• Healthcare Inspection, Quality of Care Issues in the Dialysis Unit, Bay Pines VAMC, Bay Pines, FL occurred during our visit. The incident involved air in a patient’s blood line, which required that the artificial kidney be replaced. The patient’s hemodialysis flowsheet included no documentation of the incident, and the nephrologist stated that he had not been notified. Workload Reporting BPVAMC did not accurately input workload data into the VA national database for the VA Dialysis Program Report. For example, we found that chronic renal failure patients who came to the BPVAMC for in-transit dialysis or were admitted to the hospital were incorrectly counted as acute renal failure patients. Issue 4: Environment of Care Issues We partially substantiated several but not all of the complainant’s allegations regarding the Dialysis Unit environment of care. While not directly included in the complainant’s allegations, we also found that space limitations were a significant factor in Dialysis Unit environment of care issues. Condition of Equipment and Furniture We did not substantiate the complainant’s allegations that Dialysis Unit furniture and equipment were old, obsolete, or excessively malfunctioning. We reviewed acquisition records, budget planning documents, and maintenance logs and determined that Dialysis Unit furniture and equipment were not significantly old and functioned adequately for purposes of patient care. Although the complainant did not specifically allege that the dialysis machines experienced excessive malfunctions, we reviewed preventive maintenance records and determined that the machines were kept in good operating order. We also reviewed budget documents showing that BPVAMC was adequately planning for timely replacement of dialysis machines and furniture. Space Limitations We found that the BPVAMC Dialysis Unit operates in a constricted space that directly causes environment of care problems. The BPVAMC did not have a separate clean utility room, soiled utility room, medication room, supply room, or storage area for wheelchairs and stretchers. VHA policies require separate rooms for each of these purposes. Not having separate rooms requires the staff to sometimes use patient care areas for these purposes, resulting in environment of care policy violations. Issue 5: Patient Relations Issues We did not substantiate the complainant’s allegations regarding handling of patient complaints. We reviewed incident reports, police reports, patient advocacy documentation, and social service records relating to handling of complaints made by VA Office of Inspector General 8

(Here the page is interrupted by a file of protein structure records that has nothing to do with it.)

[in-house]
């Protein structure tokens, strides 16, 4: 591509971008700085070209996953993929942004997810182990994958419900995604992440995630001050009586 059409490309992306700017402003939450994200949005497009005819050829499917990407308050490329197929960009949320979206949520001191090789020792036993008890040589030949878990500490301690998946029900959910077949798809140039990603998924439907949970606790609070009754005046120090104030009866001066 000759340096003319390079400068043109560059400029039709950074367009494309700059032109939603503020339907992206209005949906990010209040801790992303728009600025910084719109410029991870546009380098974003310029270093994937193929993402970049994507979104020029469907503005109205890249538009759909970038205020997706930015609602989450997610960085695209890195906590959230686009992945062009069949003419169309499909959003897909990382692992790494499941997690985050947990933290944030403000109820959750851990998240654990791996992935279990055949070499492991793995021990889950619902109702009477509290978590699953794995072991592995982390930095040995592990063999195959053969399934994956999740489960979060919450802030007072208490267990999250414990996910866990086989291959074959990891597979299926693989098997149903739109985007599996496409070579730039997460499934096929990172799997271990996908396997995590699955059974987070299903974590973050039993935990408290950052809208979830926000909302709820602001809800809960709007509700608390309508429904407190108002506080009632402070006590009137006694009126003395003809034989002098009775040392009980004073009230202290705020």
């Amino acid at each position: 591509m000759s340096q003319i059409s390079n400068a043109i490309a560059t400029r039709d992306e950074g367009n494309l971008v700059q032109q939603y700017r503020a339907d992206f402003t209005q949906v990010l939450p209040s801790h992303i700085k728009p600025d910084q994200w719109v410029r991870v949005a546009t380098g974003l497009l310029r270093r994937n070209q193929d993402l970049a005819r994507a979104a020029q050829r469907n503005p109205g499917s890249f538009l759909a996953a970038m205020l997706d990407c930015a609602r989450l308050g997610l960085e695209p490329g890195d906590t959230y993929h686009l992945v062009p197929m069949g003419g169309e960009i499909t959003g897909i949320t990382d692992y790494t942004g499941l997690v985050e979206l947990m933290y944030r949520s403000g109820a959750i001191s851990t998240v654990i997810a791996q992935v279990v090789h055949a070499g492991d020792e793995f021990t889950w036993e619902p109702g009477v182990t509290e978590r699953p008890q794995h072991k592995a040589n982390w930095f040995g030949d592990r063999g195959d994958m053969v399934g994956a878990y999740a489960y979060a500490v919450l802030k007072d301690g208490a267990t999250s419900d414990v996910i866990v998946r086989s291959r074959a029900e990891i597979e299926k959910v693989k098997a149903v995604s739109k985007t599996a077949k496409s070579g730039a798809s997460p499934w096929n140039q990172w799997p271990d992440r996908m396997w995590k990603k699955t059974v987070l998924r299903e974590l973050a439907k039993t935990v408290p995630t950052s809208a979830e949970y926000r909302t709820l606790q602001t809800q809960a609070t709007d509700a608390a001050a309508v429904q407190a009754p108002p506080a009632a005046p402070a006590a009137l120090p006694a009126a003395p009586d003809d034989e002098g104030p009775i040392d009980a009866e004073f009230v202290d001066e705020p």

• Healthcare Inspection, Quality of Care Issues in the Dialysis Unit, Bay Pines VAMC, Bay Pines, FL dialysis patients. We interviewed the BPVAMC Director of Dialysis and nurse manager, as well as the BPVAMC patient advocate, social worker, Chief of Police, and a police officer involved in several patient complaints. We also interviewed all available dialysis patients, including two who had made complaints that had resulted in police involvement. After review and analysis of the complaints and the actions taken in regard to them, we concluded, that patient complaints were handled correctly given the on-going nature of dialysis care and the need for security and order in the dialysis area. We also concluded from our interviews with the patients, including the two patients who had made complaints, that the dialysis patients are generally very satisfied with the care they are receiving in the BPVAMC Dialysis Unit. 6. Conclusions We substantiated some, but not all, of the complainant’s allegations. We concluded that improvements are needed in the BPVAMC Dialysis Unit organizational structure and operations to ensure that its quality of care, patient safety/infection control practices, documentation efforts, and environment of care meets acceptable standards of care. Staff training and competency needs strengthening through the development of separate listings of the skill competencies needed by the Dialysis Unit nurses and technicians. Comprehensive policies and procedures need to be developed for the Dialysis Unit, including a policy manual, nursing scope of practice, and nephrology standards of practice. The Dialysis Unit organizational structure and operational management needs to be improved through creation of an ESRD Committee that meets regularly and documents its proceedings with minutes. To the extent that Dialysis Unit operational and clinical issues are not covered by the ESRD Committee, the nephrologists, nurses, and technicians should have regular, recorded staff meetings. BPVAMC should clarify the status of the Dialysis Unit as a satellite or independent operation. Patient safety/infection control procedures need to be improved regarding the preparation and administration of dialysate solutions, the use of protective clothing and equipment, and the location of trash cans. Documentation of dialysis treatments, incident reporting, and workload needs to be strengthened. The Dialysis Unit environment of care could be improved by compliance with VHA space policies. We found no evidence that patients’ complaints were mismanaged. Moreover, we concluded based on our interviews that dialysis patients are generally very satisfied with the care they are receiving in the BPVAMC Dialysis Unit. VA Office of Inspector General 9